Like so many men of note he was born on a farm and in sufficiently humble circumstances to render his rise all the more notable The parental estate was located near the town of Truro. He obtained such education as his father could give him in the village school at Clifton, and then in IS90, at the age of fifteen years, enter-
ed the employ of the Halifax Banking Company, accepting a junior clerkship in the Truro branch. Strange to say the bank manager who employed him and gave him his first instruction in banking, is to-day one of his own employees in Halifax.
From Truro, young McCurdy was moved in due course to the head office in Halifax, where he attracted the attention of Mr. H. N. Wallace, the cashier, or, as it is now called, the manager, who appointed him his secretary. Mr. McCurdy was at that time a typical, sport-loving bank clerk. Gifted with a strong physique and inspired with a determination to excel in any game he undertook to play, he soon made a name for himself in sporting circles. As an oarsman, a canoeist, a hockeyist and a football player, he became highly proficient.
Those who are watching him play the game of finance to-day find a close resemblance between his methods now and his tactics on the foot-ball field. Determined, fearless, hard as nails, he used to be a dangerous opponent and in many a stiff contest, he would drive through the enemies line by sheer brute force, and carry the ball down the field. He was for some years a star forward player on the celebrated Halifax Wanderers team. *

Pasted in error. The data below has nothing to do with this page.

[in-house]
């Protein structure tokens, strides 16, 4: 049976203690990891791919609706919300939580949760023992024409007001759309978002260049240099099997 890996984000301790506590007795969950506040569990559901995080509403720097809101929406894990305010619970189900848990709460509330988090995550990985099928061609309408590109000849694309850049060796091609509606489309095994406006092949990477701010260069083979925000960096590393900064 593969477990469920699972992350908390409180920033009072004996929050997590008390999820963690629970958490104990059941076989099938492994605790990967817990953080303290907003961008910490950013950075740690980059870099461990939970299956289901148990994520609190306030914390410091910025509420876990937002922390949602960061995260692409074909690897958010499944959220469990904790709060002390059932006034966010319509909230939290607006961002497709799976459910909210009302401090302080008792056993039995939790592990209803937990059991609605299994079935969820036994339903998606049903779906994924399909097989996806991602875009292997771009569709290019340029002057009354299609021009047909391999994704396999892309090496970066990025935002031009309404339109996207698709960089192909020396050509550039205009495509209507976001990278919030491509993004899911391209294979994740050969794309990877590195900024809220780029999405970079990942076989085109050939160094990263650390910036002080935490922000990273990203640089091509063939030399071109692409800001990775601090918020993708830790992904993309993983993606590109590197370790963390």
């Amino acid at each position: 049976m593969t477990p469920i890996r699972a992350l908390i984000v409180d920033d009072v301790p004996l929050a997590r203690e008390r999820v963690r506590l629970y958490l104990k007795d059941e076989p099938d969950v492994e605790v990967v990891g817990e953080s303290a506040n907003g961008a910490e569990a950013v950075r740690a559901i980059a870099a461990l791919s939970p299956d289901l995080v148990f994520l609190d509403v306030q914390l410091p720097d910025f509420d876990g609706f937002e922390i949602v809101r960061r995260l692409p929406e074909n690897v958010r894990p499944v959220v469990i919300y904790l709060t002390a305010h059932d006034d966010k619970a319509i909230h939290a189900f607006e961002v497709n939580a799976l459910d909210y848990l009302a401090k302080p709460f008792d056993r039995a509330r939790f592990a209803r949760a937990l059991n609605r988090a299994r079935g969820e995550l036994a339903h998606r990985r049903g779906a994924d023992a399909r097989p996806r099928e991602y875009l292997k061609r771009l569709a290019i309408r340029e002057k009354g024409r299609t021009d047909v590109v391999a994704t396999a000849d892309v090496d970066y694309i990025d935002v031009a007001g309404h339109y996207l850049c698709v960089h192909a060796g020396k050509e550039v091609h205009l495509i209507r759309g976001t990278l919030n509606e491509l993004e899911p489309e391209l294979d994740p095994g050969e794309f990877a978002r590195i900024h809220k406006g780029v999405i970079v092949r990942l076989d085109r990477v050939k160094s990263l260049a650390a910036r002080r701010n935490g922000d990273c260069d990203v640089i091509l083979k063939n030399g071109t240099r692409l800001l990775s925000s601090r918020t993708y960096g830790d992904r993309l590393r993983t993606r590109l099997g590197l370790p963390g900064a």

An Index of His Courage
His determination not to let any obstacles deter him in the accomplishment of a design had its illustrations even in those days. The story is told that h6 once went out with some friends to spend Sunday on the Arm, a noted summer playground near Halifax. The afternoon was passed on the water, engaging in a number of aquatic contests of one sort or another, in which he proved to be extremely adept. When evening came he announced his intention of going across the Arm to church. Some one dared him to paddle over standing up in his cánoe. He accepted the challenge and set out, all arrayed in his best clothes. When half way over, despite his most skilful handling, the canoe capsized throwing him into the water. He righted it as best he could, clambered in and returned to shore, where he coolly proceeded to change his clothes. When he was dressed once more, instead of settling down to spend the evening where he was, he started out for the second time and succeeded in making the passage. It is this element of never-give-in in his character that has contributed so much to his success in after-life.